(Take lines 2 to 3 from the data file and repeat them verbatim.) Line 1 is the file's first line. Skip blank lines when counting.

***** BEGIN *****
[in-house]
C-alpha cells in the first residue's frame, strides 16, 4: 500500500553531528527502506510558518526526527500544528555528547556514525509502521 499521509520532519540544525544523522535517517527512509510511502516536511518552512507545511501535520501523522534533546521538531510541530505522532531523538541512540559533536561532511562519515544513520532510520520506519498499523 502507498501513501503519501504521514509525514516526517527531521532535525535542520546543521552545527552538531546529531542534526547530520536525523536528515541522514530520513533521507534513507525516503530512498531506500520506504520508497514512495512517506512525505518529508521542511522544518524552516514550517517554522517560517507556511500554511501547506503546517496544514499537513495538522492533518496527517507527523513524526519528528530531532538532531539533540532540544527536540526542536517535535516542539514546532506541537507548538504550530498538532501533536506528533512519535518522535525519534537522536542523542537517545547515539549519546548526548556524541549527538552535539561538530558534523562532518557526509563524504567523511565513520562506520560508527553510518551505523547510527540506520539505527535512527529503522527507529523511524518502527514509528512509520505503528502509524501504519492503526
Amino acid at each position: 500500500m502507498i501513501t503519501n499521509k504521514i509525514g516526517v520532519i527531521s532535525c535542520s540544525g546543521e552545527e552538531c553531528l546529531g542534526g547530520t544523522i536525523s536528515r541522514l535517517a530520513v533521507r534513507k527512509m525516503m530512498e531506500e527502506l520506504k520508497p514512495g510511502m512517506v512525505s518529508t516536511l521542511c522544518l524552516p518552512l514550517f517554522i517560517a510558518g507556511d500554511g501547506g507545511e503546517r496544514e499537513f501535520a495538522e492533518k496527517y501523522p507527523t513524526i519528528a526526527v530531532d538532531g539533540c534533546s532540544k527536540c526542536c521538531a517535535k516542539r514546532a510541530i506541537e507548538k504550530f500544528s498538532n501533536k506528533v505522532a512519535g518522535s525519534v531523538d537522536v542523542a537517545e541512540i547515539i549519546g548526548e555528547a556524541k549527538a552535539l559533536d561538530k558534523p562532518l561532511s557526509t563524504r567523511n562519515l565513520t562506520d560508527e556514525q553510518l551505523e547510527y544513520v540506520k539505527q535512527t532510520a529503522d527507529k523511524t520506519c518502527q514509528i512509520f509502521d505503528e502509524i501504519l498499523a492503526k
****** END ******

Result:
C-alpha cells in the first residue's frame, strides 16, 4: 500500500553531528527502506510558518526526527500544528555528547556514525509502521 499521509520532519540544525544523522535517517527512509510511502516536511518552512507545511501535520501523522534533546521538531510541530505522532531523538541512540559533536561532511562519515544513520532510520520506519498499523 502507498501513501503519501504521514509525514516526517527531521532535525535542520546543521552545527552538531546529531542534526547530520536525523536528515541522514530520513533521507534513507525516503530512498531506500520506504520508497514512495512517506512525505518529508521542511522544518524552516514550517517554522517560517507556511500554511501547506503546517496544514499537513495538522492533518496527517507527523513524526519528528530531532538532531539533540532540544527536540526542536517535535516542539514546532506541537507548538504550530498538532501533536506528533512519535518522535525519534537522536542523542537517545547515539549519546548526548556524541549527538552535539561538530558534523562532518557526509563524504567523511565513520562506520560508527553510518551505523547510527540506520539505527535512527529503522527507529523511524518502527514509528512509520505503528502509524501504519492503526
Amino acid at each position: 500500500m502507498i501513501t503519501n499521509k504521514i509525514g516526517v520532519i527531521s532535525c535542520s540544525g546543521e552545527e552538531c553531528l546529531g542534526g547530520t544523522i536525523s536528515r541522514l535517517a530520513v533521507r534513507k527512509m525516503m530512498e531506500e527502506l520506504k520508497p514512495g510511502m512517506v512525505s518529508t516536511l521542511c522544518l524552516p518552512l514550517f517554522i517560517a510558518g507556511d500554511g501547506g507545511e503546517r496544514e499537513f501535520a495538522e492533518k496527517y501523522p507527523t513524526i519528528a526526527v530531532d538532531g539533540c534533546s532540544k527536540c526542536c521538531a517535535k516542539r514546532a510541530i506541537e507548538k504550530f500544528s498538532n501533536k506528533v505522532a512519535g518522535s525519534v531523538d537522536v542523542a537517545e541512540i547515539i549519546g548526548e555528547a556524541k549527538a552535539l559533536d561538530k558534523p562532518l561532511s557526509t563524504r567523511n562519515l565513520t562506520d560508527e556514525q553510518l551505523e547510527y544513520v540506520k539505527q535512527t532510520a529503522d527507529k523511524t520506519c518502527q514509528i512509520f509502521d505503528e502509524i501504519l498499523a492503526k